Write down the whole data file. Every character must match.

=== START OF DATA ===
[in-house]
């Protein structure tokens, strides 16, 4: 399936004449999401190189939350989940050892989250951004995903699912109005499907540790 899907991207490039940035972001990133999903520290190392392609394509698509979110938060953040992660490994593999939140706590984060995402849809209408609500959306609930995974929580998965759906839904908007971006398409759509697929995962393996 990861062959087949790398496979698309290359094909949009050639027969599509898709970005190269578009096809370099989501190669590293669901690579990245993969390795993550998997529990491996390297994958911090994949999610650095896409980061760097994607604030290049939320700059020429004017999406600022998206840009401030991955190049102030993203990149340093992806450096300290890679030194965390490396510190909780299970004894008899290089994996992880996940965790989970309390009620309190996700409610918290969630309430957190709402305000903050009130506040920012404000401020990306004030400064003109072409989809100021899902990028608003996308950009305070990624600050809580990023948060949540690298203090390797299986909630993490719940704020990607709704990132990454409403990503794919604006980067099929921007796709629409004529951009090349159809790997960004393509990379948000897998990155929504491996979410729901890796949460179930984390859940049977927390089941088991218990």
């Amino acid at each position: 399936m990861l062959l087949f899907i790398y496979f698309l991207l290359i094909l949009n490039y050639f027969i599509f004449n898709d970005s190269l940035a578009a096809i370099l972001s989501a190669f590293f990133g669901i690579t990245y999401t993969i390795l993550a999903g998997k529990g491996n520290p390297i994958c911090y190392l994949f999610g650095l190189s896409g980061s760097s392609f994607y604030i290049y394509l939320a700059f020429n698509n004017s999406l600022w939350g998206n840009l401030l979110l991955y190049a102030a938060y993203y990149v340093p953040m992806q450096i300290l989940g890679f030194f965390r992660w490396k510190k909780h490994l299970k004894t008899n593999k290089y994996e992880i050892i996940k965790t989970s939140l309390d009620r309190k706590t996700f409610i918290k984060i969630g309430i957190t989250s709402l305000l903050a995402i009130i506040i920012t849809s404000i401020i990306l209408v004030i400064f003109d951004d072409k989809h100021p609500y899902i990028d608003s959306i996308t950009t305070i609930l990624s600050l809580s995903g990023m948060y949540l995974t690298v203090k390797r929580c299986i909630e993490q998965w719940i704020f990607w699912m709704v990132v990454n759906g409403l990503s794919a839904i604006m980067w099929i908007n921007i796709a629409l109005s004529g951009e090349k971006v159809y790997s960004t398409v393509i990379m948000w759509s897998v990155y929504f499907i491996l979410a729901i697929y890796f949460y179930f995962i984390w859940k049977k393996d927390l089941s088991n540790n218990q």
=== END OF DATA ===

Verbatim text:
[in-house]
């Protein structure tokens, strides 16, 4: 399936004449999401190189939350989940050892989250951004995903699912109005499907540790 899907991207490039940035972001990133999903520290190392392609394509698509979110938060953040992660490994593999939140706590984060995402849809209408609500959306609930995974929580998965759906839904908007971006398409759509697929995962393996 990861062959087949790398496979698309290359094909949009050639027969599509898709970005190269578009096809370099989501190669590293669901690579990245993969390795993550998997529990491996390297994958911090994949999610650095896409980061760097994607604030290049939320700059020429004017999406600022998206840009401030991955190049102030993203990149340093992806450096300290890679030194965390490396510190909780299970004894008899290089994996992880996940965790989970309390009620309190996700409610918290969630309430957190709402305000903050009130506040920012404000401020990306004030400064003109072409989809100021899902990028608003996308950009305070990624600050809580990023948060949540690298203090390797299986909630993490719940704020990607709704990132990454409403990503794919604006980067099929921007796709629409004529951009090349159809790997960004393509990379948000897998990155929504491996979410729901890796949460179930984390859940049977927390089941088991218990």
């Amino acid at each position: 399936m990861l062959l087949f899907i790398y496979f698309l991207l290359i094909l949009n490039y050639f027969i599509f004449n898709d970005s190269l940035a578009a096809i370099l972001s989501a190669f590293f990133g669901i690579t990245y999401t993969i390795l993550a999903g998997k529990g491996n520290p390297i994958c911090y190392l994949f999610g650095l190189s896409g980061s760097s392609f994607y604030i290049y394509l939320a700059f020429n698509n004017s999406l600022w939350g998206n840009l401030l979110l991955y190049a102030a938060y993203y990149v340093p953040m992806q450096i300290l989940g890679f030194f965390r992660w490396k510190k909780h490994l299970k004894t008899n593999k290089y994996e992880i050892i996940k965790t989970s939140l309390d009620r309190k706590t996700f409610i918290k984060i969630g309430i957190t989250s709402l305000l903050a995402i009130i506040i920012t849809s404000i401020i990306l209408v004030i400064f003109d951004d072409k989809h100021p609500y899902i990028d608003s959306i996308t950009t305070i609930l990624s600050l809580s995903g990023m948060y949540l995974t690298v203090k390797r929580c299986i909630e993490q998965w719940i704020f990607w699912m709704v990132v990454n759906g409403l990503s794919a839904i604006m980067w099929i908007n921007i796709a629409l109005s004529g951009e090349k971006v159809y790997s960004t398409v393509i990379m948000w759509s897998v990155y929504f499907i491996l979410a729901i697929y890796f949460y179930f995962i984390w859940k049977k393996d927390l089941s088991n540790n218990q």